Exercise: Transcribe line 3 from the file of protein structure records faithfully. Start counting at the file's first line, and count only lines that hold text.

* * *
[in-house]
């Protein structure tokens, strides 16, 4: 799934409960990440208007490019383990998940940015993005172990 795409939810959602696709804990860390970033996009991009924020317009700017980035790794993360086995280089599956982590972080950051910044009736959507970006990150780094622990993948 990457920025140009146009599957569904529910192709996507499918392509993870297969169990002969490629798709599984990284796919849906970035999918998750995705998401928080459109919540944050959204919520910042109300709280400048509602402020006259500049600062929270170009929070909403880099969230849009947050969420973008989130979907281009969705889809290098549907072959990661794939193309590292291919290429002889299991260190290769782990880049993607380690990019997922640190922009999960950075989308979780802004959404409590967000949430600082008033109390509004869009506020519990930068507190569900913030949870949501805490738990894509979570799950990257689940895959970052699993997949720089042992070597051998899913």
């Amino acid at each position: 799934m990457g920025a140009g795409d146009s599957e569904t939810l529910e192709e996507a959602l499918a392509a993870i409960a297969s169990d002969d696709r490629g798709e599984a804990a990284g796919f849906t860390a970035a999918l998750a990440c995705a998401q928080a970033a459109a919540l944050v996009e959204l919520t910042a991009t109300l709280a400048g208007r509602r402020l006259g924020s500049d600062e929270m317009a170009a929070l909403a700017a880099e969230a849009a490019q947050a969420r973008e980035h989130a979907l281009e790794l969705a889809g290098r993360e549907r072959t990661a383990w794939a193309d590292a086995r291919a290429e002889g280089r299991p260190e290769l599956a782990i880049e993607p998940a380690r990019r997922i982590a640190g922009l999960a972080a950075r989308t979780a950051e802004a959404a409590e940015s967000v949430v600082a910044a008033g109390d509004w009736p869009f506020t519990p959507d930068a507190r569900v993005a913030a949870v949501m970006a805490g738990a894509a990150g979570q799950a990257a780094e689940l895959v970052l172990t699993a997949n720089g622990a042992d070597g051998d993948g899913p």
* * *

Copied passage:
């Amino acid at each position: 799934m990457g920025a140009g795409d146009s599957e569904t939810l529910e192709e996507a959602l499918a392509a993870i409960a297969s169990d002969d696709r490629g798709e599984a804990a990284g796919f849906t860390a970035a999918l998750a990440c995705a998401q928080a970033a459109a919540l944050v996009e959204l919520t910042a991009t109300l709280a400048g208007r509602r402020l006259g924020s500049d600062e929270m317009a170009a929070l909403a700017a880099e969230a849009a490019q947050a969420r973008e980035h989130a979907l281009e790794l969705a889809g290098r993360e549907r072959t990661a383990w794939a193309d590292a086995r291919a290429e002889g280089r299991p260190e290769l599956a782990i880049e993607p998940a380690r990019r997922i982590a640190g922009l999960a972080a950075r989308t979780a950051e802004a959404a409590e940015s967000v949430v600082a910044a008033g109390d509004w009736p869009f506020t519990p959507d930068a507190r569900v993005a913030a949870v949501m970006a805490g738990a894509a990150g979570q799950a990257a780094e689940l895959v970052l172990t699993a997949n720089g622990a042992d070597g051998d993948g899913p």